Harnessing the reciprocal phobicity of hydrogenated and fluorinated thiolates proved to be a valuable strategy in preparing gold nanoparticles displaying mixed monolayers with a well-defined and pre-determined morphology. Our studies display that the organisation of the fluorinated ligands in phase-separated domains takes place even when these represent a small fraction of the ligands grafted on the gold surface. Using simple model ligands and by combining 19F NMR or ESR spectroscopies, and multiscale molecular simulations, we could demonstrate how the monolayer morphology responds in a predictable manner to structural differences between the thiolates. This enables a straightforward preparation of gold nanoparticles with monolayers displaying stripe-like, Janus, patchy, and random morphologies. Additionally, solubility properties may be tuned as function of the nature of the ligands and of the monolayer morphology obtaining gold nanoparticles soluble in organic solvents or in aqueous solutions. Most importantly, this rich diversity can be achieved not by resorting to ad hoc developed fabrication techniques, but rather relying on the spontaneous self-sorting of the ligands upon assembly on the nanoparticle surface. Besides enabling control over the monolayer morphology, fluorinated ligands endow the nanoparticles with several properties that can be exploited in the development of novel materials with applications, for instance in drug delivery and diagnostic imaging.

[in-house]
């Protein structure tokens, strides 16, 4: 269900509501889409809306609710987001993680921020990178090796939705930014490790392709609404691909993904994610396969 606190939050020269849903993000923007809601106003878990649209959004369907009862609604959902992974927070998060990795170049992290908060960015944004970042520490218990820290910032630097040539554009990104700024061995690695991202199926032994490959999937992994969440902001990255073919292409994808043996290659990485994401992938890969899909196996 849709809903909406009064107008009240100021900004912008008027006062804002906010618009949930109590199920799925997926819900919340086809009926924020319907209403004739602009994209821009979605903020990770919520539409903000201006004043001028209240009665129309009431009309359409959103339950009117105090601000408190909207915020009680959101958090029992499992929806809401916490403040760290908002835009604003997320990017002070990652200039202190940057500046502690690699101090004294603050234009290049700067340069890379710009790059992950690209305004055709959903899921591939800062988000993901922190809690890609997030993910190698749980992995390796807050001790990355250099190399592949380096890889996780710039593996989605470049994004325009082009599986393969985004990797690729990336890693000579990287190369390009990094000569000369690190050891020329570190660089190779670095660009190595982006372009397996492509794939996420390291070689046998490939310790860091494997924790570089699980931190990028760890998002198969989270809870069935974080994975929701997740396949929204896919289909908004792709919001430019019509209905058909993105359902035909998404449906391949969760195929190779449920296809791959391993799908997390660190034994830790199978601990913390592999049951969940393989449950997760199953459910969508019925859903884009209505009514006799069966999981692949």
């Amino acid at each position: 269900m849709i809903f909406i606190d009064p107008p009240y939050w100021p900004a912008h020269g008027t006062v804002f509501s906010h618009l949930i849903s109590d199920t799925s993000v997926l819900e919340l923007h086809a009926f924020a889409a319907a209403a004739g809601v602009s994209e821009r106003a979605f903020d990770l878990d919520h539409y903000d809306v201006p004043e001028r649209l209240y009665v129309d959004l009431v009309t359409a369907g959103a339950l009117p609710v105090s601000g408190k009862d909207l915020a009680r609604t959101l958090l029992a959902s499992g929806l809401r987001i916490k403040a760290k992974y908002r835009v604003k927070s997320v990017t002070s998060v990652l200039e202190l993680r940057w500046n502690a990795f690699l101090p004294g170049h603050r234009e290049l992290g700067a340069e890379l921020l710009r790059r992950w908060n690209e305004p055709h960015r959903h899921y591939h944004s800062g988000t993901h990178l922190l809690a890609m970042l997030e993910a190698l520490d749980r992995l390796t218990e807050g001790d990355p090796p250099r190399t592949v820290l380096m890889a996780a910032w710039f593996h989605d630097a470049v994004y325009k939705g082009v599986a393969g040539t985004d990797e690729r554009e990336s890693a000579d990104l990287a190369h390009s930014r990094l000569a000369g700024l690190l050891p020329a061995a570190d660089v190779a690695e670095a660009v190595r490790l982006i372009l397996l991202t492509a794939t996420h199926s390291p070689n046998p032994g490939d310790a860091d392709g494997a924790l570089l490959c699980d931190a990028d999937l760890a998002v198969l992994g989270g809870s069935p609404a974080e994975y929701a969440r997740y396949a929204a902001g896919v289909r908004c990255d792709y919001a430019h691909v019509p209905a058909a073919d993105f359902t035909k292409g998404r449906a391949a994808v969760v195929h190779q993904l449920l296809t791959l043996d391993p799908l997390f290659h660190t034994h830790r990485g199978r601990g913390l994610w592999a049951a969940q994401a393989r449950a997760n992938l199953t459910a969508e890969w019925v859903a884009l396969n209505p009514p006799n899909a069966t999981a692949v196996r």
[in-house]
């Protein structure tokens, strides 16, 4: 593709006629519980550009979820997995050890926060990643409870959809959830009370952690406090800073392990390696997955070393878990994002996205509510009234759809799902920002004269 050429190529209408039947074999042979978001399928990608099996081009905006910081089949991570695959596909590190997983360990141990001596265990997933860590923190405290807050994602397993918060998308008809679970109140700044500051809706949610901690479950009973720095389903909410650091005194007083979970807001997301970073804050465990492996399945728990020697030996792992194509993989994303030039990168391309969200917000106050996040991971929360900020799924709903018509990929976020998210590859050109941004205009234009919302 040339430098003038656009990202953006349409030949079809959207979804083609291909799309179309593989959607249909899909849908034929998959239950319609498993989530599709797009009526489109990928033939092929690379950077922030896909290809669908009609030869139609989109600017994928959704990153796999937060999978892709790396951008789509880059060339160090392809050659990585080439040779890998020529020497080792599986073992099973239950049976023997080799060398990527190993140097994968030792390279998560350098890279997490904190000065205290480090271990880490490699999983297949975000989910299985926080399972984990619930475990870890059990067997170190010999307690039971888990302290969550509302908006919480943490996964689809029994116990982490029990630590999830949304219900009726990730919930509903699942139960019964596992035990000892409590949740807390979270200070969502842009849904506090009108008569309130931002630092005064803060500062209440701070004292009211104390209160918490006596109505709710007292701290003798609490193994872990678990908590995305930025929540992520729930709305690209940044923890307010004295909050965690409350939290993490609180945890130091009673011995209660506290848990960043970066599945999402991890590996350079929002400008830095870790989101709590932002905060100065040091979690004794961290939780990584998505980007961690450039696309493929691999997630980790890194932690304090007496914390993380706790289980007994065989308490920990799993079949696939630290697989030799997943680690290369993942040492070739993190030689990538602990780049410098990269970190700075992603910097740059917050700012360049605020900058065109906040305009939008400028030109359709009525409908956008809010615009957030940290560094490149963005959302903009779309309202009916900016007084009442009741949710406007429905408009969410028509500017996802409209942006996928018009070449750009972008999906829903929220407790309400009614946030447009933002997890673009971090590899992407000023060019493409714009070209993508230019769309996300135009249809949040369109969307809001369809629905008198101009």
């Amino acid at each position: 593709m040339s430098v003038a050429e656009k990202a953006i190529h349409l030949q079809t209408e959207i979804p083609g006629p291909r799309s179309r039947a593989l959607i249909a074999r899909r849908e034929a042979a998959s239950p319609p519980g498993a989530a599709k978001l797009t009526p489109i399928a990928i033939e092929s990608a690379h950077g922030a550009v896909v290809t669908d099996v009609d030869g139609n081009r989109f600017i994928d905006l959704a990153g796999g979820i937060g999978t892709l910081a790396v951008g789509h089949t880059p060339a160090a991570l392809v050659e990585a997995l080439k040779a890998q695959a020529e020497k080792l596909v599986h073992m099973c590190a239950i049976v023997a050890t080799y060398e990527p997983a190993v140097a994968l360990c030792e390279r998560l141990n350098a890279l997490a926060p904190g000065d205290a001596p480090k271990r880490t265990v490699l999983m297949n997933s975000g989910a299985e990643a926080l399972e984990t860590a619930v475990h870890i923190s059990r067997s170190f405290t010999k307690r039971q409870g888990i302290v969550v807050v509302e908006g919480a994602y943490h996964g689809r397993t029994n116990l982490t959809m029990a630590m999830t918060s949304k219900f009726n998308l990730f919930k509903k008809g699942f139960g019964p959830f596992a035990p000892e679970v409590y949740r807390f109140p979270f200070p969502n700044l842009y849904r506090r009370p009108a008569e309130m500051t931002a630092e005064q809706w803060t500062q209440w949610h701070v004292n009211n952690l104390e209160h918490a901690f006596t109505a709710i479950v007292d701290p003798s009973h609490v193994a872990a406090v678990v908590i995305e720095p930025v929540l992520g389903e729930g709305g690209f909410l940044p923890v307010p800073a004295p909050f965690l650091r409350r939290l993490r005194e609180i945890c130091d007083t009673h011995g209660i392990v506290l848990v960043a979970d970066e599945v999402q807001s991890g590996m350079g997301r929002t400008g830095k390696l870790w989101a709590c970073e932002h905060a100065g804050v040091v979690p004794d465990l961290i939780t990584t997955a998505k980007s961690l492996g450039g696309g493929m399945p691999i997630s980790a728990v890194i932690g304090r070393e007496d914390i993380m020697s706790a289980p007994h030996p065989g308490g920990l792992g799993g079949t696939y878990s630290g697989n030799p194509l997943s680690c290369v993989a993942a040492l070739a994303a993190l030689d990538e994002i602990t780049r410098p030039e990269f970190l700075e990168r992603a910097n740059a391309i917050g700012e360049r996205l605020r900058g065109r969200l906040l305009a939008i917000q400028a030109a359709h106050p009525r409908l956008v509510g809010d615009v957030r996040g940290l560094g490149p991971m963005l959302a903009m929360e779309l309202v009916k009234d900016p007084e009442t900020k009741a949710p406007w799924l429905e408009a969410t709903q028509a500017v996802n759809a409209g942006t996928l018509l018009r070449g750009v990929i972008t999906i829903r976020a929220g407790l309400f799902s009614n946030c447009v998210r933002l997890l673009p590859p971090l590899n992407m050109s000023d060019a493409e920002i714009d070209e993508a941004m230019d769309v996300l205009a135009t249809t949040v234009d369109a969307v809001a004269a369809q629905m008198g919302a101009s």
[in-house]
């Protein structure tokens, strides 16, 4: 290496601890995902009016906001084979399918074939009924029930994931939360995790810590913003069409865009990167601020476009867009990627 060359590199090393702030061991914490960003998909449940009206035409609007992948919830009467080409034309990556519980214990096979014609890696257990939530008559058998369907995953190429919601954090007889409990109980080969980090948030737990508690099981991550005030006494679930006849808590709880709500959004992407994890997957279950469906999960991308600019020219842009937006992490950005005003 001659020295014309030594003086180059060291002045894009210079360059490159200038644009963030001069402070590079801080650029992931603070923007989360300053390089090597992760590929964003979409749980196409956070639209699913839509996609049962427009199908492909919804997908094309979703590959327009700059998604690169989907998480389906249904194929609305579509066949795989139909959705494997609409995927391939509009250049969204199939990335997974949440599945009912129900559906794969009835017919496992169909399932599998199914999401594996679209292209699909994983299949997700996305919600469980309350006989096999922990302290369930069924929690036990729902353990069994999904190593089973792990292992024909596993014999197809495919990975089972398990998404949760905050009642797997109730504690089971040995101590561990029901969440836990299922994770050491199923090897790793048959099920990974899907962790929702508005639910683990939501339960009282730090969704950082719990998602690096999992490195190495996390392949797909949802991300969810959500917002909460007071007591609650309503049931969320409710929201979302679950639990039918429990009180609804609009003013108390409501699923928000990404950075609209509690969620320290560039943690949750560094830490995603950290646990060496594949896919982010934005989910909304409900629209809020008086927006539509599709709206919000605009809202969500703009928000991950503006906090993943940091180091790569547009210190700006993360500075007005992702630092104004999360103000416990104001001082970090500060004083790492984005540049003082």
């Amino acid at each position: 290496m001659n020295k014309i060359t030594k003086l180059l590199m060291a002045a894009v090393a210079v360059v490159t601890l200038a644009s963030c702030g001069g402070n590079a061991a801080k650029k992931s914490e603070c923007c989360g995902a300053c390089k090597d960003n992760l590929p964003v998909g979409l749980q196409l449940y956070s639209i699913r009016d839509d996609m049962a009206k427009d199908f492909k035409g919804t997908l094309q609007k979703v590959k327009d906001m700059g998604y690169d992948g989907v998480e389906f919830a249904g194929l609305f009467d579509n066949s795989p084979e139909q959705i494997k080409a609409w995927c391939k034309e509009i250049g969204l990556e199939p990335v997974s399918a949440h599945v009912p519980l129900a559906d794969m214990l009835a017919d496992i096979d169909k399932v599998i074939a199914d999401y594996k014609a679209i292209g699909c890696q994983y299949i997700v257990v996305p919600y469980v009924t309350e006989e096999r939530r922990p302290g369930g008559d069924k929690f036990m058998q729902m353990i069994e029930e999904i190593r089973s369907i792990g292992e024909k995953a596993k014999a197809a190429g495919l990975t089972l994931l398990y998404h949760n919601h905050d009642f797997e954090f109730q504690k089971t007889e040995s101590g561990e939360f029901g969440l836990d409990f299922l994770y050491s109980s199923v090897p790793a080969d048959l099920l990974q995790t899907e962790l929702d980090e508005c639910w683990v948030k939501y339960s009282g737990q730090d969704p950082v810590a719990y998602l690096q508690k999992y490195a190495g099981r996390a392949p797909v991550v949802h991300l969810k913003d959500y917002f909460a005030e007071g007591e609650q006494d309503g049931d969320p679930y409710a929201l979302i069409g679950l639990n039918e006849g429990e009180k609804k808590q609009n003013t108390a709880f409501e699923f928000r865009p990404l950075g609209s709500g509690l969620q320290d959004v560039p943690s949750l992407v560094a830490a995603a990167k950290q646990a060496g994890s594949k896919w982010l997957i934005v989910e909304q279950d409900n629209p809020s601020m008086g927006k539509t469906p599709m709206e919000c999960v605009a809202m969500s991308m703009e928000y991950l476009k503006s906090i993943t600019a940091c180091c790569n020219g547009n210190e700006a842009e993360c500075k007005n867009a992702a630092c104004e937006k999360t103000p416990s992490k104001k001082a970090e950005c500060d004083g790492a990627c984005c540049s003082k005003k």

Journal of Nanoparticle Research – Springer Journals
Published: Jun 1, 2018
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